Then it struck my mind that Ki-tech produce the only available 1/32 scale blue thunder helicopter beside Monogram which been discontinued... in 1/48 kit available is only from Aoshima (which cost you a fortune - but quality is unquestionable) both kits only available on ebay, kit swap, specialist hobby shop at very high price tag. I don't remember any company that produce 1/48 scale Gazelle (oh! i found out that Fujimi produce SA 342 in 1/48 long time ago). Heller once released a Gazelle at 1/50 scale but not exact 1/48 but close enough. The only way to built a 1/32 Gazelle is by converting the Blue Thunder kit and back dating the highly sophisticated helo's to an original unmodified SA 341/2... way to go is on 1/32 and Ki-tech kit is the best, big and cheap way to go.

After browsing ebay, I manage to get 5 boxes of Blue Thunder (at very cheap price!! YES!!!) and decided to start with the project... here some pics of the kit and the work... My earlier pics was stuck in my PC hard drive and cannot be retrieved until I get new HD connector.. so this pics was taken recently and I unable to view you with step by step work that has been completed.

3D View

Some photo's ... (courtesy of Please visit link on "My Favorite Link"for more photo's) 

Photo's and reference pics available through Please click on link for more photo's :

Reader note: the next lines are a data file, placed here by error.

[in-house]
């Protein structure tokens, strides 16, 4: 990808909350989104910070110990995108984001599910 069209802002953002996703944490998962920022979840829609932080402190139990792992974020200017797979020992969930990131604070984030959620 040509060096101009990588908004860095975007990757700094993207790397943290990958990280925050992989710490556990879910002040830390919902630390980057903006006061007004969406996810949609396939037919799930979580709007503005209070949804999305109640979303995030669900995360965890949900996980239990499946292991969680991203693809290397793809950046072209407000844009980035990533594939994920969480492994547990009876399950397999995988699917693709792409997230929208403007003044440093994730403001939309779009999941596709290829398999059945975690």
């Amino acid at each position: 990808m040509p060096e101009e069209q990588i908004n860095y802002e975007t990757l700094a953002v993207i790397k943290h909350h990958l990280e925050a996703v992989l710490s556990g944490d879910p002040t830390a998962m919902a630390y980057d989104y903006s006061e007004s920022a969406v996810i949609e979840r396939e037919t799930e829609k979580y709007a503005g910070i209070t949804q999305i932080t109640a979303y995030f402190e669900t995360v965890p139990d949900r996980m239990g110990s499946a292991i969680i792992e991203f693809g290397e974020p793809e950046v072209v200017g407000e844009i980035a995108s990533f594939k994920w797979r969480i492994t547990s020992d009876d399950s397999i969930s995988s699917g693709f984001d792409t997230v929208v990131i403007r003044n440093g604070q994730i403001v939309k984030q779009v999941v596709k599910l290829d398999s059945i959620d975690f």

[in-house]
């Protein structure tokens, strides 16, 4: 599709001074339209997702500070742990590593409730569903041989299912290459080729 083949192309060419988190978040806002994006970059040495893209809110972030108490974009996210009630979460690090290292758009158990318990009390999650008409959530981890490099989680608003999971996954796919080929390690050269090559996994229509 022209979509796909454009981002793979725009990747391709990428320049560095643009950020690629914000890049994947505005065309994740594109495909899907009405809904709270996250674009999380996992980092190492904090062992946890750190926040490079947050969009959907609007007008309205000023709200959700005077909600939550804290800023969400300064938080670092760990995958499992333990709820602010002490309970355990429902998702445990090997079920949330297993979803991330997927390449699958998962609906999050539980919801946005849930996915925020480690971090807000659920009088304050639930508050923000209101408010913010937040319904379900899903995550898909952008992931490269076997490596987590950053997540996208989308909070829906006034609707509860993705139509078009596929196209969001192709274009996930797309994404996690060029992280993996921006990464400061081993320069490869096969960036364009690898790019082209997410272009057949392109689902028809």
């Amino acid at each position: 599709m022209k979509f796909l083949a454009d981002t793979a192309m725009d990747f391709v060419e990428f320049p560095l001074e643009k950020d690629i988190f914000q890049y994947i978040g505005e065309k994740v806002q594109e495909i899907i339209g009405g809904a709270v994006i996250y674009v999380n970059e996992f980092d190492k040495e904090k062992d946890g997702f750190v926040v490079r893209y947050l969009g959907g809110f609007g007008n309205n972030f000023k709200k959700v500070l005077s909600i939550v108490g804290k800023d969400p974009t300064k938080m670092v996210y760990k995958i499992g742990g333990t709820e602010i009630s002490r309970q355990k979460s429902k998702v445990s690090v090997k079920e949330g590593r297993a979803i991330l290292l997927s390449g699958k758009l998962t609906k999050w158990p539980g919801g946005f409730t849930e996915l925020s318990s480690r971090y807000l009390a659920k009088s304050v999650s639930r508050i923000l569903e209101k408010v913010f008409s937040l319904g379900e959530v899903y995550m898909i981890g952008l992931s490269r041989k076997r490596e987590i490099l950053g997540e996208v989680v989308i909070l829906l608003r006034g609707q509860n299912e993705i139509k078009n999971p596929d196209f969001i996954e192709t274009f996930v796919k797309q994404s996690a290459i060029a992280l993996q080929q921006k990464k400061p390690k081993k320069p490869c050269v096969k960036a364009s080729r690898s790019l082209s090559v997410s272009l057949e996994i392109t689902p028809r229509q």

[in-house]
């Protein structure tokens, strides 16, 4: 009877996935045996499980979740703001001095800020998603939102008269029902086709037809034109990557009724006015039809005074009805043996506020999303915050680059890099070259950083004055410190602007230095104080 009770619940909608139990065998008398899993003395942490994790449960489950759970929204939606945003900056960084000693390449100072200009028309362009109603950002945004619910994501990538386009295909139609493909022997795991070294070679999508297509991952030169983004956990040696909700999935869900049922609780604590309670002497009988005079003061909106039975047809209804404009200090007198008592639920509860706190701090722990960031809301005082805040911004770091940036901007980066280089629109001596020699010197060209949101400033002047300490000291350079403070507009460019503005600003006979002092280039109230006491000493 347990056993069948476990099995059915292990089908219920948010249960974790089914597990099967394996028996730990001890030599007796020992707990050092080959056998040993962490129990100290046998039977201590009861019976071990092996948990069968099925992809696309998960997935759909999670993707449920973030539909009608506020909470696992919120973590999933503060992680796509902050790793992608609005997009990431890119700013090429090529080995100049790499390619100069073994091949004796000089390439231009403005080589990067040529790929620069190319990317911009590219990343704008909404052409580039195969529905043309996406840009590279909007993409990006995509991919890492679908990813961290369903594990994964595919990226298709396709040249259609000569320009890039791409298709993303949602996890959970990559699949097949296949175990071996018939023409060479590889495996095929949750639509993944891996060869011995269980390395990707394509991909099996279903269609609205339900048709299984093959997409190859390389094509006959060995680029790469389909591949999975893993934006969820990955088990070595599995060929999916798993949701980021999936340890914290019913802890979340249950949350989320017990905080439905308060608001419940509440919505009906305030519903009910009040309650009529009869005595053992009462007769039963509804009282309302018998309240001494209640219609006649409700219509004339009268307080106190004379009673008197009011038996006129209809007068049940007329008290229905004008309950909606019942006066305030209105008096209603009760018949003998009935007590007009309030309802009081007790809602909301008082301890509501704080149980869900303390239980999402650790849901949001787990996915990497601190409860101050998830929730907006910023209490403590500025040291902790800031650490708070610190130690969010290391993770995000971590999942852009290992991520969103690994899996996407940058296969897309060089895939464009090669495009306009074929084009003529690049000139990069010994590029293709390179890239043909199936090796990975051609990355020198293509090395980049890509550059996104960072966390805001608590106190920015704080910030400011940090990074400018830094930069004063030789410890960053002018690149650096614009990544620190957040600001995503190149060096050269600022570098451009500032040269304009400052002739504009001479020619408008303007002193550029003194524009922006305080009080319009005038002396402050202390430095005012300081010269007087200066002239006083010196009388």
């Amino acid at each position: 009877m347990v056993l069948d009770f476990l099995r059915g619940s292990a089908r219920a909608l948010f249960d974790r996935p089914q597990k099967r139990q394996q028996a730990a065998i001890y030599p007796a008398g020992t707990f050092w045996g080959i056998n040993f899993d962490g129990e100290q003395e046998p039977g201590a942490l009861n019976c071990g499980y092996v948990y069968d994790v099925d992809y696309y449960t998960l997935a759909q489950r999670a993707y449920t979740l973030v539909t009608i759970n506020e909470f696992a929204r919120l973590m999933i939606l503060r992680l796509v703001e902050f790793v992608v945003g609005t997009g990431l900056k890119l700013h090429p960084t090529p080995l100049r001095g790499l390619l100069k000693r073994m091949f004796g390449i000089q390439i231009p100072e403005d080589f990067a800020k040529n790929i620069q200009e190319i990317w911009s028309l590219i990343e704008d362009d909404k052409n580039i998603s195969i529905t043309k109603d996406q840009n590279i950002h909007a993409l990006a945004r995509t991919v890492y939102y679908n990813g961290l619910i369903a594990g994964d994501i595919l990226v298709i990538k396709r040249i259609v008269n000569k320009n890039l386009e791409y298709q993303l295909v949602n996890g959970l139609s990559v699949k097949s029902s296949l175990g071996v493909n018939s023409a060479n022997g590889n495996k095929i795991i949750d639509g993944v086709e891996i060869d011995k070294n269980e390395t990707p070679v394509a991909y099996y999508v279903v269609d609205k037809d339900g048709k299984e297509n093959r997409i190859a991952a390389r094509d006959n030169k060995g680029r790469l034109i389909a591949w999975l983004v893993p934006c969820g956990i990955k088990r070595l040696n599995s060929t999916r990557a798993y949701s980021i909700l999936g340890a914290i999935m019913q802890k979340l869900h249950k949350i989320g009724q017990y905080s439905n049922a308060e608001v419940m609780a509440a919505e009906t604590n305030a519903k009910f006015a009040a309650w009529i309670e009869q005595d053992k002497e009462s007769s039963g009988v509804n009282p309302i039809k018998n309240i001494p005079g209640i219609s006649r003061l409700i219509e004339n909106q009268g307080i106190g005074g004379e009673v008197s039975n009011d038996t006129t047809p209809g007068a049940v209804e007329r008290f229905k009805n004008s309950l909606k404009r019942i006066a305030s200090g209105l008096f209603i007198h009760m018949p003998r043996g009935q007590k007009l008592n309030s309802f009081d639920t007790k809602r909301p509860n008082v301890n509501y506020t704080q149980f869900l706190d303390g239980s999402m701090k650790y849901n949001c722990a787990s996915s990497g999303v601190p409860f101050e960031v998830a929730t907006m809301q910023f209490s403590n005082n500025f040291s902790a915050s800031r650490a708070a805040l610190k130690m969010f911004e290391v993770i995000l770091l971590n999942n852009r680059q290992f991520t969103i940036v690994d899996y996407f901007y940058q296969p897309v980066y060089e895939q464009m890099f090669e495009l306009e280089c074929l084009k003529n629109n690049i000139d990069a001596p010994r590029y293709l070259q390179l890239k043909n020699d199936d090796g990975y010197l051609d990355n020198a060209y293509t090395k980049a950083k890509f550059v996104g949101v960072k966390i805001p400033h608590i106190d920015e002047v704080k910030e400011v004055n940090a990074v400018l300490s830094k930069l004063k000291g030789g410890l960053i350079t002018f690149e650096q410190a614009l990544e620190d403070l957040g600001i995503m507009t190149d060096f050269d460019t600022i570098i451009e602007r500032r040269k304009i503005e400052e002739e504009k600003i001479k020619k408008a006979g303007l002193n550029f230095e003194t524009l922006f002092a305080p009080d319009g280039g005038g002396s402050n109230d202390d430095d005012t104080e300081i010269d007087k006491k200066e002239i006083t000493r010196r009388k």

Let's get started...

 The goodies... all 3 sprue's pack in 1 plastic bag. The clear parts was packed in separate plastic bag.
 Sprue 1 - The fuselage... 
 Sprue 2 - Cockpit, pylons etc. 
Sprue 3 - The main rotor and engines. 
 The clear part. Unused... bubble canopy... Hmmm... don't ask.
the best part is... you've got a helmet from Ki-tech.. rare stuff!!
The instruction and decals sheet.

Ok now the WIP...

I marked the area need to be cut (top) and the one that has been cut (bottom)
Closer look... the marked area was actually the added panels on the real  Blue Thunder helicopter..

See closely on the skin... the hexagonal patterns to replicate  carbon materials... of course it need to be sand off !!!

Freshly cut... and some sink panels need to be fill in (the sunken panels is for side pylons) 

filled and sanded smooth...

The tail section... the railings was removed...

complete fuselage... sanded and tail sectioned was covered with 0.01 plastic sheet.

Turbine engine and exhaust section was removed
the actual helo's. Note on the smooth finish on tail section...

The original kit tail section. note on the railing cover and groove...

Modified according to the reference pics...

plastic cards covered the tail section. There no groove on the tail on SA 341/2...

plastic card was cut in section and glued with Tamiya thin cements... the plastic card was bend into shape (contour) of the tail by blowing hot air with heat gun... 

Now what's bugging me is how the hell am I gonna replicate the all glass bubble canopy for this helo's??!  I was thinking hard to solve this problem until i found very useful web page after surfing for hours on the net . What's contain in this link should be the closest solutions and help me solve the bubble canopy problems for my Gaz. here is the link :  and . Hope this helps... (thanks to Ultralajt for the useful, unthinkable solutions ;) Happy flying!!!)

Some details:  (Click on thumbnails for bigger photo's)

The tail rotor shaft
Starboard fuselage 

The cockpit

the door frame
The interior. Note on the ELT

the tail rotor mechanical